Bike computers have come a long way since the original ‘Cyclometer’ invented by Curtis H Veeder, an analogue device that counted how many times a wheel rotated, and converted that into distance using a formula.
Now, compact handlebar-mounted devices feature a GPS chip, Bluetooth, ANT+, WiFi and a host of other metrics ranging from speed, distance, and power to training stress score, 'beers earned' and Strava Live Segments.
When you're shopping for a new MTB GPS computer it can be challenging to navigate the vast spec sheets that come along with even the most basic units, so in the list below we’ll help you to wade through the tech jargon and help to find and buy the best GPS computer for mountain biking.
The best MTB GPS computers you can buy
As Wahoo’s latest (and most expensive) computer to date, it’s also the first to have a colour screen. The colours, however, have been used sparingly, only appearing in specific training and navigational features, to bring attention to information, not just for the sake of having a colour screen.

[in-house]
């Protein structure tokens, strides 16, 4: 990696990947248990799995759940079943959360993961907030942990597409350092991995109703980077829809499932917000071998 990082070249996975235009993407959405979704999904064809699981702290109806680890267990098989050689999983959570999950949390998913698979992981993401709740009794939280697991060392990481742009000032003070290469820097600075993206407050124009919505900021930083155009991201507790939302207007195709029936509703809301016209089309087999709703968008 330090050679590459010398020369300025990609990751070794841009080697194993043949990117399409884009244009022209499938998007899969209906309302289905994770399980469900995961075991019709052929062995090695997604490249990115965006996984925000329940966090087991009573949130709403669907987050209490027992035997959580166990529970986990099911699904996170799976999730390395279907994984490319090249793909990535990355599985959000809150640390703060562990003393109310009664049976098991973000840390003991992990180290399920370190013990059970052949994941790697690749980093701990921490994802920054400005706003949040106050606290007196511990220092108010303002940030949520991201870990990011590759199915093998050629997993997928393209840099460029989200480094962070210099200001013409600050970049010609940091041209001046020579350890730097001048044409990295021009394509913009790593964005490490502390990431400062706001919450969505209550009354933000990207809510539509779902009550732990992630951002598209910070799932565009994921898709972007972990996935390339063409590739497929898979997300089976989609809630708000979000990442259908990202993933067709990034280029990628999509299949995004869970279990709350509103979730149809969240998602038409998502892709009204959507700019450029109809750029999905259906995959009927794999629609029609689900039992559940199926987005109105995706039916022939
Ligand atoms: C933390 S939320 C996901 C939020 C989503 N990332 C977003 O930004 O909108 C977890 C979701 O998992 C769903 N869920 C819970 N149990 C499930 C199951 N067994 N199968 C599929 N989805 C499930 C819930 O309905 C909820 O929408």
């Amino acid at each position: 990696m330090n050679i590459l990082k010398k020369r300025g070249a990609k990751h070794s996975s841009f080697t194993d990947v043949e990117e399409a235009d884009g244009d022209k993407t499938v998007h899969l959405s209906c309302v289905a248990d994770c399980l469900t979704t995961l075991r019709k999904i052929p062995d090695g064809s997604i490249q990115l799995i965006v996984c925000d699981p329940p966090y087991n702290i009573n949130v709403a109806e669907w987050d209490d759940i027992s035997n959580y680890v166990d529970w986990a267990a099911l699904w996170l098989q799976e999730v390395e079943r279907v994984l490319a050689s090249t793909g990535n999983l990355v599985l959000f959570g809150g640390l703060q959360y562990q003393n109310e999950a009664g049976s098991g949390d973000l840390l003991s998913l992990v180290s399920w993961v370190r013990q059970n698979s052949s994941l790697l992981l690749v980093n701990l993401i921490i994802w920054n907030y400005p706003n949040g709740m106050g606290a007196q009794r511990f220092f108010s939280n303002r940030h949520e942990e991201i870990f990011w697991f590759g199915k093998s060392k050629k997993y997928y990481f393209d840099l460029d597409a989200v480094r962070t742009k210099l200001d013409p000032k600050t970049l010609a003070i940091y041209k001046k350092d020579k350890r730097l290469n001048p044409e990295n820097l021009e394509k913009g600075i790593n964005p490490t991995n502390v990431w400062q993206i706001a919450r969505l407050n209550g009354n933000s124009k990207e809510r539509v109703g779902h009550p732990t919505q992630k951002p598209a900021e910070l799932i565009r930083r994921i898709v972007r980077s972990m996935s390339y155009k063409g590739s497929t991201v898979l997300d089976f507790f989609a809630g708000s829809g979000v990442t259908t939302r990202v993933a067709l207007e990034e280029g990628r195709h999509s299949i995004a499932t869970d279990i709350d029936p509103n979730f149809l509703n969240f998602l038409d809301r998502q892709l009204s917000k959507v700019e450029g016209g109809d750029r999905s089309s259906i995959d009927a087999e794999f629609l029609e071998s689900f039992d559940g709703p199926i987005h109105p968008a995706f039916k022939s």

Roughly the same size as the brand’s original ELEMNT computer, the Roam carries over the Bolts Aero shaping and plays nice with both Bluetooth and ANT+ sensors including power meters.
In addition to more training metrics than most know what to do with, Wahoo has also upgraded the Roam’s navigation capabilities. The computer can guide you to a location stored on the device, provide directions from your current location to the beginning of a route, pan and zoom on the map to find a specific place or take you back where you started.
With a claimed 17 hours of battery life, the Roam carries over Wahoo’s nifty phone integration for easy setup and customisation, free worldwide map downloads and the brand’s signature quick-zoom function which lets you increase or decrease the data fields showing with the push of a button.
Wahoo has also added MTB project and Singletracks integration, and the computer shows you any mapped trail from either database.